Plays with Shark
Fantastic Fest is proud to host the US Premiere launch of Spectacular Optical’s first anthology book, KID POWER! — all about cool, tuff and inspiring kids in cult film and television! Co-edited by Kier-La Janisse and Canuxploitation’s Paul Corupe and featuring writing by a diverse array of genre film criticism’s most unique voices (including Fantastic Fest’s own Zack Carlson), Kid Power! covers the gamut from THE PEANUT BUTTER SOLUTION to THE ABC AFTERSCHOOL SPECIAL and the dark side of Disney. And tons more! The launch will be accompanied by a rare 35mm screening of BUGSY MALONE (1976) and selected short films... plus a real PIE FIGHT!
Ready to get splurged? Celebrate the release of Spectacular Optical’s debut anthology Kid Power with an offbeat slapstick gangster musical that features ruthless mobsters, gin hall singers and hard-nosed cops… played exclusively by a cast of children. Alan Parker’s BUGSY MALONE showcases the talents of a pre-Chachi Scott Baio and 13-year-old Jodie Foster in perhaps the most elaborate playground game of cops and robbers ever attempted. In the film, Baio, playing the titular role, gets mixed up with one of the pint-sized gangs competing to take over the “sarsaparilla racket” by uncovering a cache of the ultimate weapon: tommy-gun like “splurge guns” that—instead of spraying bullets—shoot forth globs of custard that take their recipient out of commission. But what starts as a novelty soon gives way to a genuinely interesting story, supported ably by the pre-teen cast and a sprinkling of Broadway-style song and dance numbers written (and sometimes performed) by Paul Williams. Goofing on the clichés of prohibition-era set gangster pics like THE STING, DILLINGER and Robert Altman’s THIEVES LIKE US, the film plays off of the absurdity of miniature mobsters talking up dancers at speakeasies and chasing each other in Model T pedal cars. More importantly, BUGSY MALONE also exemplifies the idea of kid power, as the film’s small stars get the chance to resolve their own issues in a world without parents or adult authority—especially once the story explodes in delicious, creamy warfare. (Paul Corupe)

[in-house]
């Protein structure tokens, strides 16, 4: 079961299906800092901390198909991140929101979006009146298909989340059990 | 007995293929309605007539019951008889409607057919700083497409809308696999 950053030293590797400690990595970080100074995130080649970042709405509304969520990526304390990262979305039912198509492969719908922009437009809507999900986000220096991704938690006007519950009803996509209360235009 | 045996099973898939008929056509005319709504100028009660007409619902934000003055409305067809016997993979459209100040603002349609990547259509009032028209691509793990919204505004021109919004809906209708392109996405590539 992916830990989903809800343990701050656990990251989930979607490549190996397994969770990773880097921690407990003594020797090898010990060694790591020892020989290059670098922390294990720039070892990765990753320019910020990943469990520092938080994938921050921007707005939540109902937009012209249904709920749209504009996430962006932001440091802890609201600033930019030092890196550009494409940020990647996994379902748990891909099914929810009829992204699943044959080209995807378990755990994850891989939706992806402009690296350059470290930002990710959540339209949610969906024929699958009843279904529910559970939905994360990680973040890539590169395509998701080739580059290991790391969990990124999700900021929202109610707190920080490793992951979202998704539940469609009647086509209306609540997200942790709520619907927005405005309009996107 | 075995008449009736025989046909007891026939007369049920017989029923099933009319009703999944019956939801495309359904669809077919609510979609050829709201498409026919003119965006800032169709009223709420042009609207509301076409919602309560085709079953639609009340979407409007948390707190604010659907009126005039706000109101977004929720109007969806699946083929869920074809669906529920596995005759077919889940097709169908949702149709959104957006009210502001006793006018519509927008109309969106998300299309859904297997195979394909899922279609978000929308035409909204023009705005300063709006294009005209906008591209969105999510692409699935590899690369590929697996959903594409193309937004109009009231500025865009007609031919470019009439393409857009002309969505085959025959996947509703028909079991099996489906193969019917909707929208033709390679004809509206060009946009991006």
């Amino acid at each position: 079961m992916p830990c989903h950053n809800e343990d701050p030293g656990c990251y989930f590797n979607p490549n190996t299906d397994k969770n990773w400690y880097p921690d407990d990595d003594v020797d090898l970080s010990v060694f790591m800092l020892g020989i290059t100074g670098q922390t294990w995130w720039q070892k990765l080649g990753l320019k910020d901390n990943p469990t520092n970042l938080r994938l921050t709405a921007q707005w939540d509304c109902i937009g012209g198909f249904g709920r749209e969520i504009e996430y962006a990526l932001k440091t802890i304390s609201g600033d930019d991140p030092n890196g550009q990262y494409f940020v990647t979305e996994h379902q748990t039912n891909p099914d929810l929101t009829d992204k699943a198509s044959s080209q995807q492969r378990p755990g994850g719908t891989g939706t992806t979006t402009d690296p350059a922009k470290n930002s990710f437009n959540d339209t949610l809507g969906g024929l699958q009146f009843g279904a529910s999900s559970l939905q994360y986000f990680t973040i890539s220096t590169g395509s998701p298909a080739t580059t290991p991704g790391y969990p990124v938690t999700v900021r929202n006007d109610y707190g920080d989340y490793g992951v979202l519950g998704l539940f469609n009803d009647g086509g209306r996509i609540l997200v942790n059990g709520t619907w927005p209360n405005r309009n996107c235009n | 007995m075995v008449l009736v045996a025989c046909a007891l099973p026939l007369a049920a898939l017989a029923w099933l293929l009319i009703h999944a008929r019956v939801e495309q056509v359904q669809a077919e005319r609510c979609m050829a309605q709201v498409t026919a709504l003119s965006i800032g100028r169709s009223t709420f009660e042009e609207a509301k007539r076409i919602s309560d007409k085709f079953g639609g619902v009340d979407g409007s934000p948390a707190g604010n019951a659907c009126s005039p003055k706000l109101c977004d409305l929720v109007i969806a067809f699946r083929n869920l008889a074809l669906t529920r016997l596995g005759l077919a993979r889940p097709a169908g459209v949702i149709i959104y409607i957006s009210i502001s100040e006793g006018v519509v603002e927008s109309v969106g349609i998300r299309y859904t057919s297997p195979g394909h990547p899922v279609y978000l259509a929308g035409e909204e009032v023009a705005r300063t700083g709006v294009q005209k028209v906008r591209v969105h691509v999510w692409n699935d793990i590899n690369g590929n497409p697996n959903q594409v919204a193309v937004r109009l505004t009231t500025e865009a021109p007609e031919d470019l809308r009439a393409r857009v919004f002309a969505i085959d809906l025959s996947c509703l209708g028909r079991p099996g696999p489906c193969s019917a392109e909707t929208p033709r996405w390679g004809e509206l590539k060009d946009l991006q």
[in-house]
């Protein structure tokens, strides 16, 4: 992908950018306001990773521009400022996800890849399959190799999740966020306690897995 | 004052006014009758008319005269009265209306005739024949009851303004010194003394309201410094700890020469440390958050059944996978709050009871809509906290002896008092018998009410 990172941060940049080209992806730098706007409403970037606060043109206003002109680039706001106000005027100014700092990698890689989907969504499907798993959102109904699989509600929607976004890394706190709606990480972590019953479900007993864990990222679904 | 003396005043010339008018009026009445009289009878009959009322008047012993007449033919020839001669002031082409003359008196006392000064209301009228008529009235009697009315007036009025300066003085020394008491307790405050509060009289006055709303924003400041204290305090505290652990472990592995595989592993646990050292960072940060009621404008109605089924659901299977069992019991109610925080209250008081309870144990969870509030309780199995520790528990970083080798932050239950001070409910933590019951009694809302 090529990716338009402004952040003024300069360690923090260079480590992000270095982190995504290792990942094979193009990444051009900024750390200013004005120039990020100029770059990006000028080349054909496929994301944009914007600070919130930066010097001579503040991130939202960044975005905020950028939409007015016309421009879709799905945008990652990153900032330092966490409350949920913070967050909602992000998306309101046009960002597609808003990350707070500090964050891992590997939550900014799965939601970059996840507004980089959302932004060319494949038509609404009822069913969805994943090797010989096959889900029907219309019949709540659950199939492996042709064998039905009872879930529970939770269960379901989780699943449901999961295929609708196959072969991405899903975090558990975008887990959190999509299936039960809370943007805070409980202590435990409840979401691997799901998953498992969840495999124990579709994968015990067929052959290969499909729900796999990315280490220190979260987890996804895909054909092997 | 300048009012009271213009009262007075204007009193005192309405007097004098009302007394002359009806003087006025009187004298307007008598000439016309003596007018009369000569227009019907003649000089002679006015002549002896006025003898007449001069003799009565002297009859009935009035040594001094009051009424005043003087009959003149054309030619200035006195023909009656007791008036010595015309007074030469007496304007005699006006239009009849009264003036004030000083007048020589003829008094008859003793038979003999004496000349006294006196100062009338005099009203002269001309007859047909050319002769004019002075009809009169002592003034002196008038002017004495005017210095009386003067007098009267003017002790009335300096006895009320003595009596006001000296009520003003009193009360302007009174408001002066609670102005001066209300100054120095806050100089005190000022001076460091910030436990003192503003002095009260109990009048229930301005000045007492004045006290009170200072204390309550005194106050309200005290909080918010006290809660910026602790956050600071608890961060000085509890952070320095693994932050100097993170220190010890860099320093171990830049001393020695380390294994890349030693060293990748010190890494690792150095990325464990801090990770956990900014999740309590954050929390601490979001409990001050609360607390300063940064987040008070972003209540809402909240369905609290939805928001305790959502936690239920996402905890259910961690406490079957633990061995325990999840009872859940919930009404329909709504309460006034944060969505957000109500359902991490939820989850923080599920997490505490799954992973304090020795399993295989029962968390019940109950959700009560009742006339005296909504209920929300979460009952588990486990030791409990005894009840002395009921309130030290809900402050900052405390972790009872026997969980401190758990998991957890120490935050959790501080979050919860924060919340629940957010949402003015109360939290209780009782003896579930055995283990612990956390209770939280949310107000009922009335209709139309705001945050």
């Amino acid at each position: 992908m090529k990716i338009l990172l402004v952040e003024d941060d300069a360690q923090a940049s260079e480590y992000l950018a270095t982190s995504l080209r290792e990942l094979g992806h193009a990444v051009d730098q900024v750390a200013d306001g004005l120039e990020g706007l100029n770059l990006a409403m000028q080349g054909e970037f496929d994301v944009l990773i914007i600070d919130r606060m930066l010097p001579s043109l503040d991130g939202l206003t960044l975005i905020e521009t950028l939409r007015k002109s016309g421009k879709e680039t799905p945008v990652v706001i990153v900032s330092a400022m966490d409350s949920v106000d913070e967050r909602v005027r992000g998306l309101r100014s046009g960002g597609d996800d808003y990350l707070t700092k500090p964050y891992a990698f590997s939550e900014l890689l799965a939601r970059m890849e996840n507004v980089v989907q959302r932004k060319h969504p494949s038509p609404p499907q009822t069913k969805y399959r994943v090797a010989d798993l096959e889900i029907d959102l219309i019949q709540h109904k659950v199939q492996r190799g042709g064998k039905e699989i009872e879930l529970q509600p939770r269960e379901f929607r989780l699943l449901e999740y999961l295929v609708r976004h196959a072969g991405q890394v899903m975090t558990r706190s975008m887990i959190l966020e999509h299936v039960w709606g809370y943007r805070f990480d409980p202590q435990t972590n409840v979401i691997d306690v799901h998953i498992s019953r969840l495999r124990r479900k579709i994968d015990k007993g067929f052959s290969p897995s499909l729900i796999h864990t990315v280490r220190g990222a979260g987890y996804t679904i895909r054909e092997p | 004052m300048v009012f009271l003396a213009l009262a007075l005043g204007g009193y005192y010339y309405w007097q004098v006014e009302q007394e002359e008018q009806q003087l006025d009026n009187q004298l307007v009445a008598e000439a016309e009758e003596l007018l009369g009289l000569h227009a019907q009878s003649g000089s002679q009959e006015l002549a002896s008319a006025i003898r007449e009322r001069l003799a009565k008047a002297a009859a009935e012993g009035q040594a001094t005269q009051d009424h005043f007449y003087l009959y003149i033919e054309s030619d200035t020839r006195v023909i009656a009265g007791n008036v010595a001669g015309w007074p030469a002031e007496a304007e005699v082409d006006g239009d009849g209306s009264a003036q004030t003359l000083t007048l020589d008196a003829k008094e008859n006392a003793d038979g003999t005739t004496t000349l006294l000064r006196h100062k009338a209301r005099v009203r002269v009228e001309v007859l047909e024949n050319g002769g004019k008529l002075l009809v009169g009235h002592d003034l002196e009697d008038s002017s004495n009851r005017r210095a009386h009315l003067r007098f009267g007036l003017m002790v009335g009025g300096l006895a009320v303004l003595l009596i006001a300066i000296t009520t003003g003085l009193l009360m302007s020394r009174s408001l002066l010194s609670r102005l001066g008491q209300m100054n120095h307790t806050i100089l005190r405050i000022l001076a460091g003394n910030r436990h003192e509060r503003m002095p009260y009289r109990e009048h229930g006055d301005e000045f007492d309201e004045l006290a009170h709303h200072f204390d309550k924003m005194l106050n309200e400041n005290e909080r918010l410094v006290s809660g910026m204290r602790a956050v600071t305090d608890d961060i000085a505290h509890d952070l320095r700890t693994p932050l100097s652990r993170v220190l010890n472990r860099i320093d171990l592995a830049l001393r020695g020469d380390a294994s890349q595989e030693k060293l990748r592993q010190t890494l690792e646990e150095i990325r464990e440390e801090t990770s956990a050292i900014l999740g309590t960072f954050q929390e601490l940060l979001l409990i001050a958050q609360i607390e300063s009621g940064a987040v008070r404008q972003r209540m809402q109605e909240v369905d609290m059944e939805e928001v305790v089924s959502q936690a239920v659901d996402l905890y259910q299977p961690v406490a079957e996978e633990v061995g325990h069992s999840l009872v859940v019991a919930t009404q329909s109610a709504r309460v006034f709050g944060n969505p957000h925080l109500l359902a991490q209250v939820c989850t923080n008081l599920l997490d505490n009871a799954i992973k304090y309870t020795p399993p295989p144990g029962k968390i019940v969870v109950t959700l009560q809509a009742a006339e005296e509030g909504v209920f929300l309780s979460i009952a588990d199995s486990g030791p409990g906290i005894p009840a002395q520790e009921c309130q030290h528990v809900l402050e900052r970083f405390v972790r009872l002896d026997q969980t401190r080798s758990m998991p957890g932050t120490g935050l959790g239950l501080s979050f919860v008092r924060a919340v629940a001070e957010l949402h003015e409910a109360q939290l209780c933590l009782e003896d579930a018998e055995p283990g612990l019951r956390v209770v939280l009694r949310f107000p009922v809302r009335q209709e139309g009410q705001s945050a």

PLUS! True to the nature of the book—which focuses on films wherein kids often have to navigate independently through frightening or “adult” situations—we’ve added a duo of short films that aren’t quite “made for children,” although they do involve young, misunderstood protagonists who lash out at an uncaring world! (Kier-la Janisse)